County managers are not public health officers, but messaging from all government officials during this pandemic, which is by no means over as the resurgence in Oregon and Washington illustrate, needs to make public health and safety paramount.
“We will not move into the yellow tier next week or probably any time soon,” said San Mateo County Manager Mike Callagy. “It’s just unfortunate.” [“County stuck in orange tier,” Daily Journal, Thursday, April 29].
It’s neither fortunate nor unfortunate but reflective of the health metrics described by Sierra Lopez in the article. Not only has San Mateo County not met the case incidence metric for advancing, but it is actually higher than when she last reported on it (“Yellow tier possible next month,” Daily Journal, April 21.)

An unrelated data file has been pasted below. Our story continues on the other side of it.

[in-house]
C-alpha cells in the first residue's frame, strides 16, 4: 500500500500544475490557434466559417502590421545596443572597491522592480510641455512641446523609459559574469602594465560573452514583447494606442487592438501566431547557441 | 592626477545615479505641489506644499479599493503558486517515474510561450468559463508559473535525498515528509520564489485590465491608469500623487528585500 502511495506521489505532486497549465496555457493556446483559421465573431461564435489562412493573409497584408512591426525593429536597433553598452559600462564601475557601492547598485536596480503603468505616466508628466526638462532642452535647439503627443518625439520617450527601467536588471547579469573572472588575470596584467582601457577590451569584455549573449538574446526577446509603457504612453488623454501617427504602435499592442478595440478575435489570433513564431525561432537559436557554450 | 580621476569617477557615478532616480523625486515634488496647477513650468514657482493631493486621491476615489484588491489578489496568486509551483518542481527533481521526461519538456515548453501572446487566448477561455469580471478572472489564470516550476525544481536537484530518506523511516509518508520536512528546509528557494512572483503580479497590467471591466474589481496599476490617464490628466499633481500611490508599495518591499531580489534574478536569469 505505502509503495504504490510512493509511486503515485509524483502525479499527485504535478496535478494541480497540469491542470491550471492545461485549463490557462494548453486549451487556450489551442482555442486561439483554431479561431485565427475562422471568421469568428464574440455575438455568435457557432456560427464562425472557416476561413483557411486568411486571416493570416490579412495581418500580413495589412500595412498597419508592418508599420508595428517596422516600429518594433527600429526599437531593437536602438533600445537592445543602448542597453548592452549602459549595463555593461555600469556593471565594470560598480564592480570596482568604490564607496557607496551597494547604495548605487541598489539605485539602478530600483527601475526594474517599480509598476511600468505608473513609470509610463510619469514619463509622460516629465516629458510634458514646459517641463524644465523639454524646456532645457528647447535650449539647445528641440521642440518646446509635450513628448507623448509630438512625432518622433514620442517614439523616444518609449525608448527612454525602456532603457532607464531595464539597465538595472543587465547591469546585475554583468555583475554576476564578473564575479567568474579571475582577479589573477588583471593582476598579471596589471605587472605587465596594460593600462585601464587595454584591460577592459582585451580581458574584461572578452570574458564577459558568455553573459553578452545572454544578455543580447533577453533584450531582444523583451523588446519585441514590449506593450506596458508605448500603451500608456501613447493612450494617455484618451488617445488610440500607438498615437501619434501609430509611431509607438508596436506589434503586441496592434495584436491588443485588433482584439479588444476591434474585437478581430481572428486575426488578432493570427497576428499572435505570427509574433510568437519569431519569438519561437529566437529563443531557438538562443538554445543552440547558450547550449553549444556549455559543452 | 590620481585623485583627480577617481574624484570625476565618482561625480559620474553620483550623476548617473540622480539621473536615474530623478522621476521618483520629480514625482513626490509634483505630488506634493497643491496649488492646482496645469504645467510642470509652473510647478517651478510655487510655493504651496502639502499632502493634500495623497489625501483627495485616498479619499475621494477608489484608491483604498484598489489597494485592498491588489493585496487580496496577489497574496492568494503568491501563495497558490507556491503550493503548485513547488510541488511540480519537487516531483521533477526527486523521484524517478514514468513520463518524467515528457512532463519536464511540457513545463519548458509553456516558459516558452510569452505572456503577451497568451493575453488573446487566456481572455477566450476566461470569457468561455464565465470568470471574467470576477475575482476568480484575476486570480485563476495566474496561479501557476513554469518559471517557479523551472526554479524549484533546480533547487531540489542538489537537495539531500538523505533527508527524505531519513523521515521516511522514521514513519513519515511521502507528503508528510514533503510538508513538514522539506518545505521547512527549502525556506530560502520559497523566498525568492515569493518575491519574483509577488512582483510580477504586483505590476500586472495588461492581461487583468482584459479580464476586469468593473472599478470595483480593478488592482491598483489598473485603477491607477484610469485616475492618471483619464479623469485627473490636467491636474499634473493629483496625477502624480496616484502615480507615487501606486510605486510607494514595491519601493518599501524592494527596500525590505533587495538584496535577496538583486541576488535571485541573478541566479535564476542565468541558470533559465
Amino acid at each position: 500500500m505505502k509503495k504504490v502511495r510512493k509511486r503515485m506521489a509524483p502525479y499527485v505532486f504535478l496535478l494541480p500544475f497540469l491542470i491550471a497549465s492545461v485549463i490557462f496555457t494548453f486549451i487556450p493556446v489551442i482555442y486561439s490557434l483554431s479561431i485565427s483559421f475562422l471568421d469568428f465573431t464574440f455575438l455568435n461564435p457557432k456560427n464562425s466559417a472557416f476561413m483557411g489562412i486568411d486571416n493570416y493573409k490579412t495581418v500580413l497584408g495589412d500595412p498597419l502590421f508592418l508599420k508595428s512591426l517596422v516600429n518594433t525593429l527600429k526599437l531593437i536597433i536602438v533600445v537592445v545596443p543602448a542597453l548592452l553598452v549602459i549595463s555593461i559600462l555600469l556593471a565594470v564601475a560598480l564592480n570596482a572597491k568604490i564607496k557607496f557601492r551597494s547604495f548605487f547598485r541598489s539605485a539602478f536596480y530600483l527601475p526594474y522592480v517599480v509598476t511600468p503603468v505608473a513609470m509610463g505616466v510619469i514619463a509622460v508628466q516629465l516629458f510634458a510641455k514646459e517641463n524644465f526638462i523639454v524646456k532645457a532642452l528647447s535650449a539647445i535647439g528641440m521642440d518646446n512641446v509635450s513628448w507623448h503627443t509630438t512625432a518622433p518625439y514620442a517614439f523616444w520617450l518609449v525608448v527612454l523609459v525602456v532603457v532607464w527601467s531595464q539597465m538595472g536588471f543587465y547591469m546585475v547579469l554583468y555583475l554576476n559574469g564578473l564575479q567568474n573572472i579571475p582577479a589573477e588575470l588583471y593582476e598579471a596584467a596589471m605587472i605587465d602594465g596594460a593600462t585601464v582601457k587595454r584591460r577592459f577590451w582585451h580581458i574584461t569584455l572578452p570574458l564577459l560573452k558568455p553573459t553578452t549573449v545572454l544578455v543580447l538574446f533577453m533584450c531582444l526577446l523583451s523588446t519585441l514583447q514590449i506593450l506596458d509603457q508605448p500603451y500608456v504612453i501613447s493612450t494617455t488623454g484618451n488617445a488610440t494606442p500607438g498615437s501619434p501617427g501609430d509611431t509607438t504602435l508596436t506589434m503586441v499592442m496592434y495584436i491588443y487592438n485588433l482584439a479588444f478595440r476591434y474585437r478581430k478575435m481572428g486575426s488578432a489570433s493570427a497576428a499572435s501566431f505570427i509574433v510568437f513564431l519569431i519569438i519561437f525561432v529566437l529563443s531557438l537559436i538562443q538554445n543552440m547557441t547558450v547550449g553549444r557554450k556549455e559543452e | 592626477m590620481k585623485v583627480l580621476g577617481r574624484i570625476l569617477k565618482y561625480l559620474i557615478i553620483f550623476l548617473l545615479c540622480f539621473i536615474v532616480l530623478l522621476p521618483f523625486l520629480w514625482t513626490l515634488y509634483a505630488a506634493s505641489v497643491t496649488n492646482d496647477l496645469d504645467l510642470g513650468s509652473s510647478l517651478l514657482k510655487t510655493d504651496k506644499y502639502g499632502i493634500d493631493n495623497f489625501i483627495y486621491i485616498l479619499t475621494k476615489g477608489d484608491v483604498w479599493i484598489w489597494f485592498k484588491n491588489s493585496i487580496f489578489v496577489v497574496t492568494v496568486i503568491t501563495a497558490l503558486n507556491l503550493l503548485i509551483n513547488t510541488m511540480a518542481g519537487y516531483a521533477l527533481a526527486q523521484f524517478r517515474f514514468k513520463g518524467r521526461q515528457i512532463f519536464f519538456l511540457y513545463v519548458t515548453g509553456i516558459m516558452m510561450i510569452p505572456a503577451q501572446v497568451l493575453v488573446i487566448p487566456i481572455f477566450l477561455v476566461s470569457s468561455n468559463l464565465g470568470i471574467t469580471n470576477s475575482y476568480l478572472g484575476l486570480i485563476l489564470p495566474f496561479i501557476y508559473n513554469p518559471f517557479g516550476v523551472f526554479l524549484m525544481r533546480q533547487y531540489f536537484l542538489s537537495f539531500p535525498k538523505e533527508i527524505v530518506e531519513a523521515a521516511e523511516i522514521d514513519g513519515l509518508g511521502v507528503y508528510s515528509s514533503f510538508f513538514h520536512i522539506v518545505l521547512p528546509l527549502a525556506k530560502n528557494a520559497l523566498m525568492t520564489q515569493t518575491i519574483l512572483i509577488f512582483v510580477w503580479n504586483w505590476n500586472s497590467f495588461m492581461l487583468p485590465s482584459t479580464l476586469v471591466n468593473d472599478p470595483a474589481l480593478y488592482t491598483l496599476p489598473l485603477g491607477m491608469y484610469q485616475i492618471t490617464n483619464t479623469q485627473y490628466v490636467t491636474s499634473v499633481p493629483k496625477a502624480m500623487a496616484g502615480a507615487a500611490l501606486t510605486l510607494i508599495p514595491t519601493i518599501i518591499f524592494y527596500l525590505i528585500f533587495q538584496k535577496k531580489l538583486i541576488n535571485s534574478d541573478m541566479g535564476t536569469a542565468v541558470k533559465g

The San Francisco Chronicle reported on Friday that the city is on track to enter the yellow, or minimal risk tier.
“If current COVID-19 trends hold, city officials expect to hit the threshold Tuesday, when the state’s health department updates tier assignments,” reported Aiden Vaziri. He noted that Marin County also expects to move to the state’s least restrictive tier on Tuesday.
The state’s reopening framework, appropriately named the Blueprint for a Safer Economy, is working. It is one of the main reasons why California has the lowest case incidence in the nation.
San Mateo County is not stuck in the orange tier, as Callagy asserted. We’re in the moderate risk tier because the virus is still circulating among us.